Dark Night of The Soul by St. John of The Cross
This is Â the sequel toÂ Ascent of Mount CarmelÂ by St. John of The Cross. St. JohnÂ continues to describe the dark night in this sequel. Download theÂ Dark Night of The Soul PDF for free from the above download link. The PDF has 96 pages.
Preface to Dark Night of The Soul
Somewhat reluctantly, out of respect for a venerable tradition, we publish theÂ Dark Night as a separate treatise, though in reality it is a continuation of the AscentÂ of Mount Carmel and fulfils the undertakings given in it. And the second night, or purification, pertains to those who are alreadyÂ proficient, occurring at the time when God desires to bring them to the stateÂ of union with God. And this latter night is a more obscure and dark andÂ terrible purgation.
Synopsis ofÂ Dark Night of The Soul
In his three earlier books he has written of the Active Night, of Sense and ofÂ Spirit; he now proposes to deal with the Passive Night, in the same order. He hasÂ already taught us how we are to deny and purify ourselves with the ordinary help ofÂ grace, in order to prepare our senses and faculties for union with God through love.Â He now proceeds to explain, with an arresting freshness, how these same sensesÂ and faculties are purged and purified by God with a view to the same endâ€”that ofÂ union.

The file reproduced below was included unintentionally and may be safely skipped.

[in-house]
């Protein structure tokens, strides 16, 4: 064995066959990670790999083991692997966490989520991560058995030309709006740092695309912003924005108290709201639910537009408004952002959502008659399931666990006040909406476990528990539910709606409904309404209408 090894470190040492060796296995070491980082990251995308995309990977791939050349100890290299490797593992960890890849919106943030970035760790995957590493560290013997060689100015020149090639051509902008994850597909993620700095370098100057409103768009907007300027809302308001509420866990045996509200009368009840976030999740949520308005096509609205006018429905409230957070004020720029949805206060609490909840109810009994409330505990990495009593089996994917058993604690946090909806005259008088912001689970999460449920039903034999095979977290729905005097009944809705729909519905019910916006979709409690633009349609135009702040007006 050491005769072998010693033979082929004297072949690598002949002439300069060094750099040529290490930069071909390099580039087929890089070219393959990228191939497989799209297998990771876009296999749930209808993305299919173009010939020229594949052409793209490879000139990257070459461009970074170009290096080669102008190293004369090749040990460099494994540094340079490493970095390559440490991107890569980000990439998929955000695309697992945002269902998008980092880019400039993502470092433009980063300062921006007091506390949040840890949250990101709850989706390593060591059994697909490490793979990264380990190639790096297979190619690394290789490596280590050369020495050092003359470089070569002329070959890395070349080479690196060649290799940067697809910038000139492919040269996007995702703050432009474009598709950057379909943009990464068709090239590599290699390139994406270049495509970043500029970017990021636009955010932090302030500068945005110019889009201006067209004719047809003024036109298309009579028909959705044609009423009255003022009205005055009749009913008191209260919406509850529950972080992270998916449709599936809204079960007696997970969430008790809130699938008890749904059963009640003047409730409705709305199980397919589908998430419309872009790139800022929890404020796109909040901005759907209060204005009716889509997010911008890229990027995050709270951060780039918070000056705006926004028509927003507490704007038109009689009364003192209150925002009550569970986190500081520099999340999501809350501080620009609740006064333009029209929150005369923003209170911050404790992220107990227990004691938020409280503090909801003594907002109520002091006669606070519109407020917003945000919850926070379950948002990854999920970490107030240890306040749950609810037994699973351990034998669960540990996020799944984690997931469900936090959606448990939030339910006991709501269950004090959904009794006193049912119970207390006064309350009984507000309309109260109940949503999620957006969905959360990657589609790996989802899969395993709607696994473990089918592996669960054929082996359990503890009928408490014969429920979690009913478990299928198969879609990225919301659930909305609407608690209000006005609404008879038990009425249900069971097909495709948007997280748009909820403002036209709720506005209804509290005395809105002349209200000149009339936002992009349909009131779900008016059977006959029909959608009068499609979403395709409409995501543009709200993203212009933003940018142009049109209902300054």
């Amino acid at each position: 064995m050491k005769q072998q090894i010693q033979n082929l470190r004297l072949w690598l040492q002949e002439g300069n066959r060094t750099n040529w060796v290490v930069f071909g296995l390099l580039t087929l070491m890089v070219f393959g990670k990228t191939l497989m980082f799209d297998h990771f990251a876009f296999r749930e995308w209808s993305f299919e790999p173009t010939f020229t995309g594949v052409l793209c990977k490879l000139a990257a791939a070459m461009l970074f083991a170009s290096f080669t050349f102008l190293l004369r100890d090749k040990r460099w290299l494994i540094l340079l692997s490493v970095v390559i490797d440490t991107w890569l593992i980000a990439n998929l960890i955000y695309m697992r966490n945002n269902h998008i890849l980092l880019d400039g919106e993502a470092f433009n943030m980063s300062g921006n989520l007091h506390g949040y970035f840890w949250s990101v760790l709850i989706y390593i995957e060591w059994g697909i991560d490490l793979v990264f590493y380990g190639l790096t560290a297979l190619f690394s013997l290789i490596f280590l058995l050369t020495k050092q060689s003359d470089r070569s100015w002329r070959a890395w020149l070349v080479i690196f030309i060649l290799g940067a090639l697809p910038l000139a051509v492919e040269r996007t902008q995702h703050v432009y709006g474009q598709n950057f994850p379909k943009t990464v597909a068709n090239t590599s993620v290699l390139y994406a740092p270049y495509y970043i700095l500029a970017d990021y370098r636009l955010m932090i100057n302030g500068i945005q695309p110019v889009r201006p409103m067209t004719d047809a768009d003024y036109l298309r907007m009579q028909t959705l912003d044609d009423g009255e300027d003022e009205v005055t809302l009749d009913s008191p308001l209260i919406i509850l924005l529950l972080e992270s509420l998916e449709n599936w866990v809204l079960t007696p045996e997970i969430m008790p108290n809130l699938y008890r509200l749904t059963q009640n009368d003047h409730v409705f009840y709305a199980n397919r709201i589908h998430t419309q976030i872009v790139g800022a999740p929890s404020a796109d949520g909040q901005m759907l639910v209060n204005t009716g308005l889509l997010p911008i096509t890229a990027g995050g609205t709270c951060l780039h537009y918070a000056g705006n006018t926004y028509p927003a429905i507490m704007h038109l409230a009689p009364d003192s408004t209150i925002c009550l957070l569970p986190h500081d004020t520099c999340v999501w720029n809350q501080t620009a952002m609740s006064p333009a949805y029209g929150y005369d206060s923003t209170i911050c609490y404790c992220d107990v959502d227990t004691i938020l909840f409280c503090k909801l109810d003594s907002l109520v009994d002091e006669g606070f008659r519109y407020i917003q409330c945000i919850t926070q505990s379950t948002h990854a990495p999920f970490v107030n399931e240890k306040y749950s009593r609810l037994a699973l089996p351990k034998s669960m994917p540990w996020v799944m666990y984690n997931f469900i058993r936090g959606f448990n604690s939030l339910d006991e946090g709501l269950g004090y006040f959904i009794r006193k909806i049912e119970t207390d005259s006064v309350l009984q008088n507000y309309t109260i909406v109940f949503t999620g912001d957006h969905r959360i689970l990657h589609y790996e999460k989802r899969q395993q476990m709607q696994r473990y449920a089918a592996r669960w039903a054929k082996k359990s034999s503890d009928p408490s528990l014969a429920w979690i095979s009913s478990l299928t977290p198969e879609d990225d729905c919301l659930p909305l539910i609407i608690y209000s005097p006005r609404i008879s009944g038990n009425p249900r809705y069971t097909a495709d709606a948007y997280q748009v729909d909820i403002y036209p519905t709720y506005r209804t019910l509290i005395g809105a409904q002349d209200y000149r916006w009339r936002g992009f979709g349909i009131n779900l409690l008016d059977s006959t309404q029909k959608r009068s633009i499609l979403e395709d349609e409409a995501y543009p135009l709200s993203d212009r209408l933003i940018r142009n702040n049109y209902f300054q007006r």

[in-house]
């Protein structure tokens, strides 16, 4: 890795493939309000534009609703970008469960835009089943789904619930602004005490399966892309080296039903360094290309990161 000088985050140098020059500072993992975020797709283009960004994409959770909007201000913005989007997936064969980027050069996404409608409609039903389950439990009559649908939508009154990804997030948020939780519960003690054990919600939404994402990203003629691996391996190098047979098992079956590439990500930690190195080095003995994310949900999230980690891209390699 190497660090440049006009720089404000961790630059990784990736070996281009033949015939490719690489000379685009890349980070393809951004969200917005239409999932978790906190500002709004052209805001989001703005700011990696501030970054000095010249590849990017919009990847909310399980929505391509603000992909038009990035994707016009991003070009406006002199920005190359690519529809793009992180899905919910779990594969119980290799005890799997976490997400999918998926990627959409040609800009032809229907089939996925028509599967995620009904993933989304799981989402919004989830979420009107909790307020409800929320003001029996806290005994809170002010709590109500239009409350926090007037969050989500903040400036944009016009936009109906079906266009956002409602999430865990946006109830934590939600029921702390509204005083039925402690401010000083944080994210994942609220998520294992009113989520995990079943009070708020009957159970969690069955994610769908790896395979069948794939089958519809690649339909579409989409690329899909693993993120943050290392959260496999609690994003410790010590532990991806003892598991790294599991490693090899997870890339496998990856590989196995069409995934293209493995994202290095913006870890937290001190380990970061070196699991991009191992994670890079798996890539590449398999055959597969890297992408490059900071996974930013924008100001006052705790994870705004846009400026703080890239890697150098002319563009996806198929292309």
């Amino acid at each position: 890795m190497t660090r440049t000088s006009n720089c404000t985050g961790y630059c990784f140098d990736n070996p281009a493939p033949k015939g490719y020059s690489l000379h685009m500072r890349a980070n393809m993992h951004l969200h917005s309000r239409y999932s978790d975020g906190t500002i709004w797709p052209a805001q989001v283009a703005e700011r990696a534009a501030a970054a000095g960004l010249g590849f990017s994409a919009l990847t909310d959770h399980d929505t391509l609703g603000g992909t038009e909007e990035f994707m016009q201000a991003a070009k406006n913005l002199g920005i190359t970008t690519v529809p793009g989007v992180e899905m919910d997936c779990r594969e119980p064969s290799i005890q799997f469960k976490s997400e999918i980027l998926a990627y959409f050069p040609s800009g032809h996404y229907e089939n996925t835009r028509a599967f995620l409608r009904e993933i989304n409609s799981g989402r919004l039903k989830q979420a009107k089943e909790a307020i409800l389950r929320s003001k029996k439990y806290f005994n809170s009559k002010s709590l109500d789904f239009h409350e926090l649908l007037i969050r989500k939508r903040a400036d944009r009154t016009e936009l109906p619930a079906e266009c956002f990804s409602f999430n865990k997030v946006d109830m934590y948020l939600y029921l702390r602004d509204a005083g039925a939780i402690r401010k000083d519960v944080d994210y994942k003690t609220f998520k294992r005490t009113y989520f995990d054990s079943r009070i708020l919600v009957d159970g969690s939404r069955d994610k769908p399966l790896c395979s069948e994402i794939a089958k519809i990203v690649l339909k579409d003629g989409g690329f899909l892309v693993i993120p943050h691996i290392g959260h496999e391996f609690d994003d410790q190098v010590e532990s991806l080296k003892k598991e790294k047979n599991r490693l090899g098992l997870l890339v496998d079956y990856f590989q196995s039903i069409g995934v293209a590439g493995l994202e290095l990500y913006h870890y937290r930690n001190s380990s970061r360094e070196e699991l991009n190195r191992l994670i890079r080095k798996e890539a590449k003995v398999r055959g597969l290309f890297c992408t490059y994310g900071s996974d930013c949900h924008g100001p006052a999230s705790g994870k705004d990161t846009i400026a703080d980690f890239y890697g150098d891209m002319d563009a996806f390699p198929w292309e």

The combined description of the two nights completes the presentation ofÂ active and passive purgation, to which the Saint limits himself in these treatises,Â although the subject of the stanzas which he is glossing is a much wider one,Â comprising the whole of the mystical life and ending only with the Divine embracesÂ of the soul transformed in God through love.
TheÂ Active Night has left the senses and faculties well prepared, though not completelyÂ prepared, for the reception of Divine influences and illuminations in greaterÂ abundance than before. The Saint here postulates a principle of dogmatic theologyâ€”that by himself, and with the ordinary aid of grace, man cannot attain to thatÂ degree of purgation which is essential to his transformation in God. He needsÂ Divine aid more abundantly.
‘However greatly the soul itself labours,’ writes theÂ Saint, ‘it cannot actively purify itself so as to be in the least degree prepared for theÂ Divine union of perfection of love, if God takes not its hand and purges it not in thatÂ dark fire.’
The Passive Nights, in which it is God Who accomplishes the purgation, areÂ based upon this incapacity. Souls ‘begin to enter’ this dark nightÂ when God draws them forth from the state of beginnersâ€”which is theÂ state of those that meditate on the spiritual roadâ€”and begins to set them inÂ the state of progressivesâ€”which is that of those who are alreadyÂ contemplativesâ€”to the end that, after passing through it, they may arrive atÂ the state of the perfect, which is that of the Divine union of the soul withÂ God.